''Twister,'' ''Independence Day,'' and ''Deep Impact'' add special effects to danger and doom
Tornadoes, floods, infernos, earthquakes, volcanoes — not since Moses smote the Egyptians has mankind been plagued by such a devastating string of calamities. Well, not since the 1970s, anyway.
As the world is about to discover, the disaster movie has returned with a vengeance. This week, Twister blows into theaters, and soon a swarm of other catastrophe-themed pictures will be crashing into multiplexes. Opening July 3 is Independence Day, in which aliens disintegrate the White House and take over the world. And due in the coming months are such cataclysms as Titanic, about the doomed cruise liner; Volcano, about a massive eruption in L.A.’s La Brea tar pits; and Deep Impact, which shows what would happen if a comet was headed toward Earth (hint: Property values would take a beating). And that’s not all. The Flood and Firestorm are also in the works, along with another volcano movie, Dante’s Peak, and the plane-in-distress flick Turbulence.
So what gives? How come every producer in Hollywood now fancies himself an Irwin Allen? ”Trends are always a reflection of what’s happening in the world,” offers Independence Day producer Dean Devlin. ”Having gone through fires and riots and floods in the last few years, Hollywood has been inspired.”
”We’re coming up on a new millennium,” suggests Volcano scripter Jerome Armstrong. ”Apocalyptic elements are in the air.”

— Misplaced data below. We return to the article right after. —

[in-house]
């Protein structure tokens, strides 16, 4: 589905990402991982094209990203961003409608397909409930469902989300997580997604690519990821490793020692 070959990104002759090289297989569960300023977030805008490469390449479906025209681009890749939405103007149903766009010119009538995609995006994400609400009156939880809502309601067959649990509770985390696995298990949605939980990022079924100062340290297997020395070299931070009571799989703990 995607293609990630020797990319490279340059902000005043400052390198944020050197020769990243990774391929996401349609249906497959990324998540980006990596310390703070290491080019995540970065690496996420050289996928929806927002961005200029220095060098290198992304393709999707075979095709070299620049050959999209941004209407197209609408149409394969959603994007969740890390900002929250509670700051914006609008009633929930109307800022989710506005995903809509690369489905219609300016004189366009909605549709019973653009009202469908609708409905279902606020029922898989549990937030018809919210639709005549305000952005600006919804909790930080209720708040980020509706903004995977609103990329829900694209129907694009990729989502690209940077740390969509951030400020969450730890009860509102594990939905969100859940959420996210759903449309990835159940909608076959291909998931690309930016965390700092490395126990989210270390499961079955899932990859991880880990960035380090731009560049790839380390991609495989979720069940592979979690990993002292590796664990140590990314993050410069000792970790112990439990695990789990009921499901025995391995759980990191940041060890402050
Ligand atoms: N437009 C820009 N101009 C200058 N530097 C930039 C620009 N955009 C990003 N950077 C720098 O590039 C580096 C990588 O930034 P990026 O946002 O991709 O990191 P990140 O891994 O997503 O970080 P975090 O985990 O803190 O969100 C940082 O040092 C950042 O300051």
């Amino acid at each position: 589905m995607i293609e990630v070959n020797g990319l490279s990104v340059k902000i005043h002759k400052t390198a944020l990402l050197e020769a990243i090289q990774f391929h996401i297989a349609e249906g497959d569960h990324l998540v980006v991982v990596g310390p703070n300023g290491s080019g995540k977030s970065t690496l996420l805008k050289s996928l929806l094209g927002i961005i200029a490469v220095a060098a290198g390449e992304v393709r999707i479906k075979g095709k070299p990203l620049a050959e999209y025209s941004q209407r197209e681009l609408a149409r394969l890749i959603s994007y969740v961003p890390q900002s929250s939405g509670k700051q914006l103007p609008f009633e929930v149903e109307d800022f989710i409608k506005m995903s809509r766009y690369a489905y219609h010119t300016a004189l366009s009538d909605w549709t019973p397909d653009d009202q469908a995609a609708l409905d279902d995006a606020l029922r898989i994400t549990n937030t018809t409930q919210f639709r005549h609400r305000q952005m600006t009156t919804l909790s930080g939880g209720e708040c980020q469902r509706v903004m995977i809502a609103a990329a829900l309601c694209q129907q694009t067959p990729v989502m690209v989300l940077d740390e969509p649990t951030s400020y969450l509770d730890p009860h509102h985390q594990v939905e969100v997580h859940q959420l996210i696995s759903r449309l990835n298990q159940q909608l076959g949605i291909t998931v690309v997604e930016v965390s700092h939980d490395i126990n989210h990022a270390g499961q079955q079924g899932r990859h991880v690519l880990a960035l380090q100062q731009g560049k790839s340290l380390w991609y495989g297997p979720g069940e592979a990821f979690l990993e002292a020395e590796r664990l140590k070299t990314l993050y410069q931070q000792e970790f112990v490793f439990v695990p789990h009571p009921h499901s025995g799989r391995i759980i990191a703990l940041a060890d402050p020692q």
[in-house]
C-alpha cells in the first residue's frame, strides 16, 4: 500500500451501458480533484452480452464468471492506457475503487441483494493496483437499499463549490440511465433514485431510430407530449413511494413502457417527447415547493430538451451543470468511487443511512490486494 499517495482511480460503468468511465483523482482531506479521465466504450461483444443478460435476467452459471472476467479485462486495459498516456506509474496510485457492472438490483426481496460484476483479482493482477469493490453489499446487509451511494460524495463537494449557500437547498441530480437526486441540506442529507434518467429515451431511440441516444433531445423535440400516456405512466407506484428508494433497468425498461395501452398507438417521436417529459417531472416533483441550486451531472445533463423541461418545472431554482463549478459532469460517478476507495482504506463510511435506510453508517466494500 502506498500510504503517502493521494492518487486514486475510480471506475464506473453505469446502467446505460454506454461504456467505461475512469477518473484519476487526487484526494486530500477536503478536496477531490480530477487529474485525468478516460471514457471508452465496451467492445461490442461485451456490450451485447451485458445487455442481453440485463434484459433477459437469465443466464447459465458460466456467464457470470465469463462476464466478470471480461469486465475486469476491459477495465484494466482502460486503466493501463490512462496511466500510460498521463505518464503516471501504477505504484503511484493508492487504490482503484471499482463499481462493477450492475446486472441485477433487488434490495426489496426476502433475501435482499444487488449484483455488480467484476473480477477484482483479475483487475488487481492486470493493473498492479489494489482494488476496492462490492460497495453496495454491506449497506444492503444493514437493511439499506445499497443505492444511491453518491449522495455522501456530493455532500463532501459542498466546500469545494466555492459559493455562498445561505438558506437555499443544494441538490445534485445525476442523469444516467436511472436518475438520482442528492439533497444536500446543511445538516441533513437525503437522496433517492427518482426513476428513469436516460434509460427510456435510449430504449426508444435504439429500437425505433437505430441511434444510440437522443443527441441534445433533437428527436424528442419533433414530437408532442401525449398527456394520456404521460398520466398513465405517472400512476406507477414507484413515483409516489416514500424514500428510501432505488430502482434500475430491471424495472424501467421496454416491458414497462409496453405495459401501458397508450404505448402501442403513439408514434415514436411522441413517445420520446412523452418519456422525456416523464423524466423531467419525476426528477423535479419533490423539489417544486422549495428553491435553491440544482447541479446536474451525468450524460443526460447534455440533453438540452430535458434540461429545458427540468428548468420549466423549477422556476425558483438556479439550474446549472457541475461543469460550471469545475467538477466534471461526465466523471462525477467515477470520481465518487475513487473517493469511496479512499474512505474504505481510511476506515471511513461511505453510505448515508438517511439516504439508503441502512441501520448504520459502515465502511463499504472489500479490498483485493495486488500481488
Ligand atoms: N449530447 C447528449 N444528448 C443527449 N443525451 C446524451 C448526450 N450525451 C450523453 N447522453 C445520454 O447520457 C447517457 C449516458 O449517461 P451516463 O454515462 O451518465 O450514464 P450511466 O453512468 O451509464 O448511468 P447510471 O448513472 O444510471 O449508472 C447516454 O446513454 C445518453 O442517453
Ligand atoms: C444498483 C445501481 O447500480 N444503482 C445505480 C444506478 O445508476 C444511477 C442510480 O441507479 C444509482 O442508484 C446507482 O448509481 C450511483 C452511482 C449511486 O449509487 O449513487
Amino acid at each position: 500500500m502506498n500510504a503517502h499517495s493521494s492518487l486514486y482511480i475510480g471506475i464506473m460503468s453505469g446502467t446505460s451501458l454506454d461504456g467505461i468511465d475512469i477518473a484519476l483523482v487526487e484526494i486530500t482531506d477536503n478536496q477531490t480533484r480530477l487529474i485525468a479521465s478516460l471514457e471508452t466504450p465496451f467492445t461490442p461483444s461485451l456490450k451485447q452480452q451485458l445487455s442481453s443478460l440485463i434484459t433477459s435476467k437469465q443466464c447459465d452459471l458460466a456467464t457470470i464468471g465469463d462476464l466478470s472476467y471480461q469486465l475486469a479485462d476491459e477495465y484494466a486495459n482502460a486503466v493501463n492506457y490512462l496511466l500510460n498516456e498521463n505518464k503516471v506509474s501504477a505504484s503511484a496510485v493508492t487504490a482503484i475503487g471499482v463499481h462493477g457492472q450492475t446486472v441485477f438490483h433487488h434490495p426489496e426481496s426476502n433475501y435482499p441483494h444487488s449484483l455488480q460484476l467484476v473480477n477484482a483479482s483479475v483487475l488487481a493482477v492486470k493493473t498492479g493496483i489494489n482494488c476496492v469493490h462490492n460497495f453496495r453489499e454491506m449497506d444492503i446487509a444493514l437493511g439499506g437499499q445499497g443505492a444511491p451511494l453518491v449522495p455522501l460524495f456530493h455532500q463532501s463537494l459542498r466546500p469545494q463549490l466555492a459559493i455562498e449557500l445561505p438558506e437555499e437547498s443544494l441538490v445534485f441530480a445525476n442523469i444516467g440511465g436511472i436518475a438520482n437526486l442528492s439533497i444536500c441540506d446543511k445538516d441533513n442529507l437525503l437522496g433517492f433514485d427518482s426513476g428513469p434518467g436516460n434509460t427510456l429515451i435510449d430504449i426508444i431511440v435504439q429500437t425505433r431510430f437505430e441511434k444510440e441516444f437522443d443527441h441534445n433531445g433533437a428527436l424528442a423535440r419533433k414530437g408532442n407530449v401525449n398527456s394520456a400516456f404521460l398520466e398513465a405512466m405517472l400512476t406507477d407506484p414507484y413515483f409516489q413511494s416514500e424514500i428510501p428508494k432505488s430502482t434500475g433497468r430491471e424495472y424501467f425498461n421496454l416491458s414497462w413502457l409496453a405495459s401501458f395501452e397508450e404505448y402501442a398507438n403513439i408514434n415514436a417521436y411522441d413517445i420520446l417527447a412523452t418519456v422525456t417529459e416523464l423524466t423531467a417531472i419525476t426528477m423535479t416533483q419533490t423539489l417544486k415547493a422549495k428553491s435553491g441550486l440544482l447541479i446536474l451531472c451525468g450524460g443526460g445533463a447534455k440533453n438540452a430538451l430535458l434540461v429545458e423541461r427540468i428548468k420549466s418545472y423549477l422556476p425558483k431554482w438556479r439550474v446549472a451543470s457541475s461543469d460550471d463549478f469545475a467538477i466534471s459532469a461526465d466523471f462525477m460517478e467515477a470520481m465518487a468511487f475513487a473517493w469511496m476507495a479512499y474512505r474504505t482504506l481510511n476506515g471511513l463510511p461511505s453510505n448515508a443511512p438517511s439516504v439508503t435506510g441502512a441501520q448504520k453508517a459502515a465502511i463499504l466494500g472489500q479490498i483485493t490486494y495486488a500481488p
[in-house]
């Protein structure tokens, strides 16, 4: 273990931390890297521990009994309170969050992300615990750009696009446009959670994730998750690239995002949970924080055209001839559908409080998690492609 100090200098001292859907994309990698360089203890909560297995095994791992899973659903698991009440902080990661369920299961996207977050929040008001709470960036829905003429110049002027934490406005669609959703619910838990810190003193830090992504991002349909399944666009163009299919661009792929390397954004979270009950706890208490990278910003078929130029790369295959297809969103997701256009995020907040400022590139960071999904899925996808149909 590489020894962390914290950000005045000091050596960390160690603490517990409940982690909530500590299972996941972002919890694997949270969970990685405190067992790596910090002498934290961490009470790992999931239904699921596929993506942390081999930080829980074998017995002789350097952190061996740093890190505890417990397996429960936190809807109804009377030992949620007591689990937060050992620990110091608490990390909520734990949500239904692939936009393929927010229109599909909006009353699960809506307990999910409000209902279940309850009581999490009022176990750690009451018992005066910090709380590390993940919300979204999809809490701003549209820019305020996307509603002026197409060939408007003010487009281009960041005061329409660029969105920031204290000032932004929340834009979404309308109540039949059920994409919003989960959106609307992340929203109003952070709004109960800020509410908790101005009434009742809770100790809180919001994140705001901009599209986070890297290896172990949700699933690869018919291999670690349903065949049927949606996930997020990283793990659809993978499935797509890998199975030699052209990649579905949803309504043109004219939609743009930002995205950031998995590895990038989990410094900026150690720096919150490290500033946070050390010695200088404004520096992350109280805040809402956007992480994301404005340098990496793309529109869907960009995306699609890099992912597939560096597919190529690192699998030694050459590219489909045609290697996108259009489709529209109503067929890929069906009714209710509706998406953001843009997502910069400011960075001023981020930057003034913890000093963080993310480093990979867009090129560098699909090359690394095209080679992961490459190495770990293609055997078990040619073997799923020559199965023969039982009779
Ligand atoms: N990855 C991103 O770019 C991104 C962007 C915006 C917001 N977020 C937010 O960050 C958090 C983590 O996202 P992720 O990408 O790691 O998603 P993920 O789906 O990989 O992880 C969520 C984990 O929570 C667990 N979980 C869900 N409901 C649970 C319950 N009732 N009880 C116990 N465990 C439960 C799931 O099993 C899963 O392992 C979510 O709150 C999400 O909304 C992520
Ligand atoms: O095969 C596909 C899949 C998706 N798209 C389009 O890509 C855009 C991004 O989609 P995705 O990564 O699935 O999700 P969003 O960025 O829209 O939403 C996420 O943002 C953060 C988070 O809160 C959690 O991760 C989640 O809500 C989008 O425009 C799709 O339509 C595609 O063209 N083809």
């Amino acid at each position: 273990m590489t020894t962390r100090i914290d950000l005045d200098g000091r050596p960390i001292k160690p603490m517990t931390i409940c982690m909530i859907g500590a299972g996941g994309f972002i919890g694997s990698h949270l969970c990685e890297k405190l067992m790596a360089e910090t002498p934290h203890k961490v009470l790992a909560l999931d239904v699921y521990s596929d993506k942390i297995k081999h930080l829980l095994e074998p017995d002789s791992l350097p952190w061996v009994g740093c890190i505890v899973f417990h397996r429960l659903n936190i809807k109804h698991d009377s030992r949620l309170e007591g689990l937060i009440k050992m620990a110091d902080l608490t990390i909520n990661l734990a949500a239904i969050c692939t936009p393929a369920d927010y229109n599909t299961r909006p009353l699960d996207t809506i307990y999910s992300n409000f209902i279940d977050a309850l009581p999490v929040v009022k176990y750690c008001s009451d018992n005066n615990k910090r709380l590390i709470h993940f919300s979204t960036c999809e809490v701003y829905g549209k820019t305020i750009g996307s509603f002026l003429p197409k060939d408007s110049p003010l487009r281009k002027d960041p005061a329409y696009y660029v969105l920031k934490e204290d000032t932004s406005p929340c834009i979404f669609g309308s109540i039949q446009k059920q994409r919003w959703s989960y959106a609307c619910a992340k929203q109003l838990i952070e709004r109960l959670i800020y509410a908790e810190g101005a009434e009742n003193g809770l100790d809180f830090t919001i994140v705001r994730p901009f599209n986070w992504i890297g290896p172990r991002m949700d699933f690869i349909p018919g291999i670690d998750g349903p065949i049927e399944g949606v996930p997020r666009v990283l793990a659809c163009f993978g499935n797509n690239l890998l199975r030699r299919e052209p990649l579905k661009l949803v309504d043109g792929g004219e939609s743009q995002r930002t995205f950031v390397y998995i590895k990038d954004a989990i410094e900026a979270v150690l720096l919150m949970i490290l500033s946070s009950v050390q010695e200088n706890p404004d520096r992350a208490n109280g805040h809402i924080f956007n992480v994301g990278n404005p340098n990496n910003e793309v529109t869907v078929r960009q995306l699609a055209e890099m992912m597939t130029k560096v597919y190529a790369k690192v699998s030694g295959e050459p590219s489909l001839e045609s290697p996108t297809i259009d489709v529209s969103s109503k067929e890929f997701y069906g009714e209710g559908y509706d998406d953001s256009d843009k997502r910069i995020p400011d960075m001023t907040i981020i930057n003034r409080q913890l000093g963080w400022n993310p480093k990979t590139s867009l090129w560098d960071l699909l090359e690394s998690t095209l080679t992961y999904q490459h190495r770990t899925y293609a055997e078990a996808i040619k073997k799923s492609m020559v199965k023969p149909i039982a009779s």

”Or else it could just be the cyclical nature of the movie business,” says screenwriter Leslie Bohem, who penned Daylight, a fall release that has Sylvester Stallone leading New Yorkers trapped inside a collapsed tunnel — a sort of Towering Inferno meets The Poseidon Adventure meets the 1010 WINS news-radio traffic update. ”Next,” deadpans Bohem, ”look for the return of the boxing movie.”
As it happens, the new disaster movies aren’t all that different from the old disaster movies. Most seem to stick to the old-fashioned multiple-subplot formula, following ensemble casts as they deal with the trauma du jour. And, as with the Irwin Allen classics, those ensemble casts are largely made up of B-list actors (Twister stars Helen Hunt and Bill Paxton, while Independence Day features Will Smith, Judd Hirsch, and Bill Pullman). Even the disasters haven’t changed all that much: If you want a sneak peek at Deep Impact, try renting 1979’s Meteor.
Still, there are differences. ”When we made Earthquake [in 1974] we used miniatures and that was about it,” says veteran disaster-movie exec Sid Sheinberg. ”Right now, with the world of computer-generated imagery and robotics, the new toys are very attractive.” And very expensive. Independence Day, which is being hyped as one of the splashiest special-effects extravaganzas of all time, reportedly cost more than $70 million. And Dante’s Peak, starring Pierce Brosnan, will begin production in June with a budget starting just under $100 million.
But even with big bucks and state-of-the-art visual effects, a disaster movie is still a disaster movie. The stigma of cheesiness left over from the ’70s remains so powerful that some producers are in denial about their films’ genre. ”It’s absolutely not a disaster movie,” insists coproducer Kathleen Kennedy about Twister. ”This movie does not fit a disaster-film definition. We’re not doing what those ’70s movies did. The reference isn’t anything we want to talk about.”